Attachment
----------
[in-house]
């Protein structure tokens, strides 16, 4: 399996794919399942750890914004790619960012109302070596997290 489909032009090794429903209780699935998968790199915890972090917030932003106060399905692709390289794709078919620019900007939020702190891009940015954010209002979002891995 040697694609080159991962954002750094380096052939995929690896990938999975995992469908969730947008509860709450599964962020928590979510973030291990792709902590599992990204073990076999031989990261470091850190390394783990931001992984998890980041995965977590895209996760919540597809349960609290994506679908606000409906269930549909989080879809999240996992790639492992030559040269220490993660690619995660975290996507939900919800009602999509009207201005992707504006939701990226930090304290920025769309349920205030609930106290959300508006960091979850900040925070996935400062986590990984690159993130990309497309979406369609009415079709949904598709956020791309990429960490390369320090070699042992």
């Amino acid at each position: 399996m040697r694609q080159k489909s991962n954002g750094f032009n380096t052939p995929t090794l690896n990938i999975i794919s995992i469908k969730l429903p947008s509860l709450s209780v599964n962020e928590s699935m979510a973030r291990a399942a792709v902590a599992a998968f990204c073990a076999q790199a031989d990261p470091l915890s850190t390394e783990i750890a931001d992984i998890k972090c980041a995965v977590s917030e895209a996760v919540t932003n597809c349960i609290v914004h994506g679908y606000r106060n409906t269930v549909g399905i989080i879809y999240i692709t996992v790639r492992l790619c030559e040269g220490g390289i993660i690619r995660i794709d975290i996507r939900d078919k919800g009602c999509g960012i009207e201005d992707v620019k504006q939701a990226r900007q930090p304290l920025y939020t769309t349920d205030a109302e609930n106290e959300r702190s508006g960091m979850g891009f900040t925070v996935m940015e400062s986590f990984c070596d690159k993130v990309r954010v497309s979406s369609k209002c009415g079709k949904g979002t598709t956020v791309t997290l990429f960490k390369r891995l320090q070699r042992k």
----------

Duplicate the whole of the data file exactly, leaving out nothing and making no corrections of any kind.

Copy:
[in-house]
């Protein structure tokens, strides 16, 4: 399996794919399942750890914004790619960012109302070596997290 489909032009090794429903209780699935998968790199915890972090917030932003106060399905692709390289794709078919620019900007939020702190891009940015954010209002979002891995 040697694609080159991962954002750094380096052939995929690896990938999975995992469908969730947008509860709450599964962020928590979510973030291990792709902590599992990204073990076999031989990261470091850190390394783990931001992984998890980041995965977590895209996760919540597809349960609290994506679908606000409906269930549909989080879809999240996992790639492992030559040269220490993660690619995660975290996507939900919800009602999509009207201005992707504006939701990226930090304290920025769309349920205030609930106290959300508006960091979850900040925070996935400062986590990984690159993130990309497309979406369609009415079709949904598709956020791309990429960490390369320090070699042992």
């Amino acid at each position: 399996m040697r694609q080159k489909s991962n954002g750094f032009n380096t052939p995929t090794l690896n990938i999975i794919s995992i469908k969730l429903p947008s509860l709450s209780v599964n962020e928590s699935m979510a973030r291990a399942a792709v902590a599992a998968f990204c073990a076999q790199a031989d990261p470091l915890s850190t390394e783990i750890a931001d992984i998890k972090c980041a995965v977590s917030e895209a996760v919540t932003n597809c349960i609290v914004h994506g679908y606000r106060n409906t269930v549909g399905i989080i879809y999240i692709t996992v790639r492992l790619c030559e040269g220490g390289i993660i690619r995660i794709d975290i996507r939900d078919k919800g009602c999509g960012i009207e201005d992707v620019k504006q939701a990226r900007q930090p304290l920025y939020t769309t349920d205030a109302e609930n106290e959300r702190s508006g960091m979850g891009f900040t925070v996935m940015e400062s986590f990984c070596d690159k993130v990309r954010v497309s979406s369609k209002c009415g079709k949904g979002t598709t956020v791309t997290l990429f960490k390369r891995l320090q070699r042992k």